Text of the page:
Want to support Global Action on Aging?
Later? Critics Blast Pension Reform Ideas
August 24, 2003
The commission exploring ways to save Germany’s failing pension system has suggested raising the retirement age from 65 to 67. Politicians from across the spectrum have expressed outrage at the idea.
German government has no choice but to make radical changes to its
state-funded pensions if the system is to survive. Bert Rürup, who heads
the commission that bears his name, has been charged with figuring out how
to save a system which is burdened to the point of collapse largely due to
the country’s ageing population.
2.3 persons work to support one retiree in Germany. But by 2030, according
to reliable demographic estimates, that ratio could be more than halved.
The Rürup Commission warns that, without reform, pension contributions
would have to rise to between 24% and 25% of gross wages by 2030. Right
now they are 19.5 percent.
the commission will officially present its proposals on Thursday,
politicians, labor leaders and scientists have already begun to criticize
one of the central reform suggestions, the raising of retirement age by
two years, to 67, by 2025.
my estimation, raising the legal age of retirement is not going to help
very much,” Franz Müntefering, Social Democratic parliamentary group
leader, told reporters. The problem, he argued, is that most Germans today
retire at age 59 or 60. He wants Germany to implement measures that would
bring the actual retirement age of most closer to 65.
conservative colleague and head of the Bavaria-based Christian Social
Union, Edmund Stoiber, echoed the sentiment, saying it made no sense to
talk about raising the retirement age “when the average person goes into
retirement at 60 anyway.”
and labor leaders have been critical of the widespread practice of early
retirement, saying many companies abuse it, using it as a way of
transferring the costs of layoffs to the state.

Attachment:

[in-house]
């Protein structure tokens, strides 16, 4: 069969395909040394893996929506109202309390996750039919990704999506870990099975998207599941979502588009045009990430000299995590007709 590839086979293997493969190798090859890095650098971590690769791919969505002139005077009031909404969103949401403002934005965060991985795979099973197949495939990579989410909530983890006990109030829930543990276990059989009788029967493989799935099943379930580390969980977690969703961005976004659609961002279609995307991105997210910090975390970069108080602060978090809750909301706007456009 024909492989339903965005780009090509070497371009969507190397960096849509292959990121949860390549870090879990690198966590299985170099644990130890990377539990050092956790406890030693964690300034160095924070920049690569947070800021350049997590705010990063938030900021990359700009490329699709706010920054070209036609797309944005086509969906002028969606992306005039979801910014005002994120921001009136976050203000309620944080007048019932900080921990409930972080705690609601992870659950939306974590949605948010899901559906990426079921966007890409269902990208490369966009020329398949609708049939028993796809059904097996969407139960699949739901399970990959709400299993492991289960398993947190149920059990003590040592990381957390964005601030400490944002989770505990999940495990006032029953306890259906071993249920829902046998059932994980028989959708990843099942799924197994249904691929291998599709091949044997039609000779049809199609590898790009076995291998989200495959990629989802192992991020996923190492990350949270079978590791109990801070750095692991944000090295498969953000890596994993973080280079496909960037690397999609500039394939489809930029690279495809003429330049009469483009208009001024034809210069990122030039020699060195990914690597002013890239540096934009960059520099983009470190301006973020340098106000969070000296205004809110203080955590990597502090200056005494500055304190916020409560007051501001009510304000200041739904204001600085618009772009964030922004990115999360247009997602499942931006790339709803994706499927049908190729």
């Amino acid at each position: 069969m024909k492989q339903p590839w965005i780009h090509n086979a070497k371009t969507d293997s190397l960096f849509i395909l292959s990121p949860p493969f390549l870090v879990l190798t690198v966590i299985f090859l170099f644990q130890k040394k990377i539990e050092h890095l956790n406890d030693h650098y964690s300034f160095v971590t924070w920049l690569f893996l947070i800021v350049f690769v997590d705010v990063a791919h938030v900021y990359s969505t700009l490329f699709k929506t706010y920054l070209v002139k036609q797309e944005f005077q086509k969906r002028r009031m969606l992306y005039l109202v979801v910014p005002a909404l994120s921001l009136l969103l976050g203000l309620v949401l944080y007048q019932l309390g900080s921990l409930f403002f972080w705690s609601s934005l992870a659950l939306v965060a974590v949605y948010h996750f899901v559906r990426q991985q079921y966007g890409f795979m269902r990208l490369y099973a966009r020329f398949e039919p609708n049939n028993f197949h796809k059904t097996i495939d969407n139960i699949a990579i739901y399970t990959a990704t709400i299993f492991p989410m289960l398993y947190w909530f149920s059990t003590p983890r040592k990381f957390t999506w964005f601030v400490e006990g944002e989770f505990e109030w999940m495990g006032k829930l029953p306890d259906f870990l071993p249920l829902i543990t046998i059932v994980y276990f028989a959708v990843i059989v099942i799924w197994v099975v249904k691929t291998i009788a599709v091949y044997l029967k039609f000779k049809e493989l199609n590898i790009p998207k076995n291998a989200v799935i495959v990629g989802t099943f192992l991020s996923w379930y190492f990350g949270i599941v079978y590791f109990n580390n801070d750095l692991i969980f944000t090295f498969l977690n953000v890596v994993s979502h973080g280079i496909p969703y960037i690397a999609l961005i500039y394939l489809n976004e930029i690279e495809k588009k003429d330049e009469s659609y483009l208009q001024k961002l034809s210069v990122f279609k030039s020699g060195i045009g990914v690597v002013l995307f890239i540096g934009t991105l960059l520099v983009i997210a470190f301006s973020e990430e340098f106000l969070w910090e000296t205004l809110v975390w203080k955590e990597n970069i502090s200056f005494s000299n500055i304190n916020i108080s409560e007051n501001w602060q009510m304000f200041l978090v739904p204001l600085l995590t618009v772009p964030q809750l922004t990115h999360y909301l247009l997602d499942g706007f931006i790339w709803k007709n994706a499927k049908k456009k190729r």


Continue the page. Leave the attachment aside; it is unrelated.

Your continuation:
60 percent of companies we don’t have one employee over the age of
50,” said Ursula Engelen-Kefer of the German Trade Union Federation. The
head of the German Institute of Economic Research, Klaus Zimmermann, told
the Welt am Sonntag newspaper that ways had to be found to encourage
companies to employee older workers longer.
can’t understand that we’re talking about a possible retirement age at
65 when industry considers people over 55 to be useless and wants to
quickly put them out to pasture,” Christian Wulff, premier of Lower
Saxony, told NDR Radio.
According to the newspaper Die Welt, the Rürup Commission
report, which will officially be published on August 28, calls for a
reduction of pension levels from 48 percent to 40.1 percent by 2030.
Citing government sources, Die Welt said the government wants to
begin putting new measures into effect starting in the autumn. In addition
to upping the retirement age from 65 to 67, a ban would be put into place
on early retirements before the age of 64. The yearly cost-of-living
increase will be reduced by 0.5 percent as part of a sustainability
The commission is likely to recommend smaller annual increases or
even a freeze in pension payments. German retirees currently see their
payments raised in line with the average increase in gross wages.
“One year without an increase in pension payouts alone does not
solve any of our pension problems,” Rürup (picture) told the
Frankfurter Allgemeine Sonntagszeitung, saying long-term and even
difficult solutions had to be found to ensure the system remains solvent.
But the reforms are proving so unpopular, even before officially
out of the bag, that it is unclear whether any of the commission’s
suggestions will be put into place. Opposition politicians and labor
unions have warned the current red-green coalition to keep its hands off
current pension payments, saying that retirees had a right to a reliable
Still, most Germans do not seem to believe in the reliability of
their retirement funds. According to a recent poll, a solid majority
believes that due to the ageing population, pensions payments will
continue to sink in the long run, eventually reaching the level of welfare
Ulla Schmidt, the minister of social affairs, said she will present the government’s package of comprehensive pension reform this fall.